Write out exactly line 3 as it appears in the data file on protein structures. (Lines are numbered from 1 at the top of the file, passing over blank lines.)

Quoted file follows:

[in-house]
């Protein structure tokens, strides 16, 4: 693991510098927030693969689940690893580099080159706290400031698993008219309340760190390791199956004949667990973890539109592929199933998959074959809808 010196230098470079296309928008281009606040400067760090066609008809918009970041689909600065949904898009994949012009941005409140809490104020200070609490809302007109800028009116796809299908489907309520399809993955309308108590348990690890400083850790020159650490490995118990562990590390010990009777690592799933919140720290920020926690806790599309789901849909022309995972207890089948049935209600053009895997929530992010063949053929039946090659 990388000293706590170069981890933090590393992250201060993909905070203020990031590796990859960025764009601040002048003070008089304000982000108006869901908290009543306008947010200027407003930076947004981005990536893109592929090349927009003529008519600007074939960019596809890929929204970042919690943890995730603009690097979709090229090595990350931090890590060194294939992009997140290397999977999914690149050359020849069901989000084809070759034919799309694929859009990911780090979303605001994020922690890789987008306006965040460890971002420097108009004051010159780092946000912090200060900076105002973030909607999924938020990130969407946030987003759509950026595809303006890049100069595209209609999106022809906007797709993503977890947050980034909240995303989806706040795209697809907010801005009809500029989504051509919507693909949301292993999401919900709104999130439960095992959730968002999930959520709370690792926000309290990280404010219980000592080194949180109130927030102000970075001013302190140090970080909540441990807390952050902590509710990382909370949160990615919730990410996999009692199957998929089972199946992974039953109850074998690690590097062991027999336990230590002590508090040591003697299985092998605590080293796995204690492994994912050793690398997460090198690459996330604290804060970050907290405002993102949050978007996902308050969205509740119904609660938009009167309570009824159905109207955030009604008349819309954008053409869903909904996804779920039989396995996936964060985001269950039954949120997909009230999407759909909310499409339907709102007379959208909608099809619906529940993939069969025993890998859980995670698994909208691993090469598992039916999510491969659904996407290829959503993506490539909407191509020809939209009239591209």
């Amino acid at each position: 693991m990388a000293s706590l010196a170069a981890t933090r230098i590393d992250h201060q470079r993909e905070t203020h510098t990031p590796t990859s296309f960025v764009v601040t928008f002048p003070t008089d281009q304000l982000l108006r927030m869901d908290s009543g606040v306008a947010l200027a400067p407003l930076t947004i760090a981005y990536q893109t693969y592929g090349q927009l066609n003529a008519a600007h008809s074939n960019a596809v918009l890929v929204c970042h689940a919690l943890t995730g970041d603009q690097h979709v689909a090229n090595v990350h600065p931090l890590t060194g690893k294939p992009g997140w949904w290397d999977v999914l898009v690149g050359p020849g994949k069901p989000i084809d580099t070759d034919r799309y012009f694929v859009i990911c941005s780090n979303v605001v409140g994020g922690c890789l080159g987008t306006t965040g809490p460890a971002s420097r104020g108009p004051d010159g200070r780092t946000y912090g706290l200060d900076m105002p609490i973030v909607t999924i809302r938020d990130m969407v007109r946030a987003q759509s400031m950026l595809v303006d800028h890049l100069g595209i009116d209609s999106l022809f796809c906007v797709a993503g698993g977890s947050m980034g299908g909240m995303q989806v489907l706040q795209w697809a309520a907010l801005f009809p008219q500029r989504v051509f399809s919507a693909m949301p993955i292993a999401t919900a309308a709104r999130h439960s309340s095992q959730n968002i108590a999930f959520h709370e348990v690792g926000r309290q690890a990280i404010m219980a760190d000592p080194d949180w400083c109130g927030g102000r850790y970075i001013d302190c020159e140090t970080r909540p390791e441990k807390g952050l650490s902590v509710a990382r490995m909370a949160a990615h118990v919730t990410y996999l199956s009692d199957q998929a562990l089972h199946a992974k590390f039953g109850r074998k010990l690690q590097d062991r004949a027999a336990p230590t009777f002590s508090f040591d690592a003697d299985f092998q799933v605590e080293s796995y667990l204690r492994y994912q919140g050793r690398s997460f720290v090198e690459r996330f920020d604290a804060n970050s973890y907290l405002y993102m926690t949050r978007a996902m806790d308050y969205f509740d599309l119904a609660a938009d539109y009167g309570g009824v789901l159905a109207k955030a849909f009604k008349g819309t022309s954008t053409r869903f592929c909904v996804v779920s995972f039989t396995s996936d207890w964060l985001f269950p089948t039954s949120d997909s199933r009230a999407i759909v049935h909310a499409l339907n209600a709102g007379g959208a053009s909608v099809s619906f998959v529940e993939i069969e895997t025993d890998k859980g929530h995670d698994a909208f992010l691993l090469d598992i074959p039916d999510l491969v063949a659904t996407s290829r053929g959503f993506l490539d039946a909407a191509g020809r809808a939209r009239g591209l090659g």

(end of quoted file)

């Amino acid at each position: 693991m990388a000293s706590l010196a170069a981890t933090r230098i590393d992250h201060q470079r993909e905070t203020h510098t990031p590796t990859s296309f960025v764009v601040t928008f002048p003070t008089d281009q304000l982000l108006r927030m869901d908290s009543g606040v306008a947010l200027a400067p407003l930076t947004i760090a981005y990536q893109t693969y592929g090349q927009l066609n003529a008519a600007h008809s074939n960019a596809v918009l890929v929204c970042h689940a919690l943890t995730g970041d603009q690097h979709v689909a090229n090595v990350h600065p931090l890590t060194g690893k294939p992009g997140w949904w290397d999977v999914l898009v690149g050359p020849g994949k069901p989000i084809d580099t070759d034919r799309y012009f694929v859009i990911c941005s780090n979303v605001v409140g994020g922690c890789l080159g987008t306006t965040g809490p460890a971002s420097r104020g108009p004051d010159g200070r780092t946000y912090g706290l200060d900076m105002p609490i973030v909607t999924i809302r938020d990130m969407v007109r946030a987003q759509s400031m950026l595809v303006d800028h890049l100069g595209i009116d209609s999106l022809f796809c906007v797709a993503g698993g977890s947050m980034g299908g909240m995303q989806v489907l706040q795209w697809a309520a907010l801005f009809p008219q500029r989504v051509f399809s919507a693909m949301p993955i292993a999401t919900a309308a709104r999130h439960s309340s095992q959730n968002i108590a999930f959520h709370e348990v690792g926000r309290q690890a990280i404010m219980a760190d000592p080194d949180w400083c109130g927030g102000r850790y970075i001013d302190c020159e140090t970080r909540p390791e441990k807390g952050l650490s902590v509710a990382r490995m909370a949160a990615h118990v919730t990410y996999l199956s009692d199957q998929a562990l089972h199946a992974k590390f039953g109850r074998k010990l690690q590097d062991r004949a027999a336990p230590t009777f002590s508090f040591d690592a003697d299985f092998q799933v605590e080293s796995y667990l204690r492994y994912q919140g050793r690398s997460f720290v090198e690459r996330f920020d604290a804060n970050s973890y907290l405002y993102m926690t949050r978007a996902m806790d308050y969205f509740d599309l119904a609660a938009d539109y009167g309570g009824v789901l159905a109207k955030a849909f009604k008349g819309t022309s954008t053409r869903f592929c909904v996804v779920s995972f039989t396995s996936d207890w964060l985001f269950p089948t039954s949120d997909s199933r009230a999407i759909v049935h909310a499409l339907n209600a709102g007379g959208a053009s909608v099809s619906f998959v529940e993939i069969e895997t025993d890998k859980g929530h995670d698994a909208f992010l691993l090469d598992i074959p039916d999510l491969v063949a659904t996407s290829r053929g959503f993506l490539d039946a909407a191509g020809r809808a939209r009239g591209l090659g």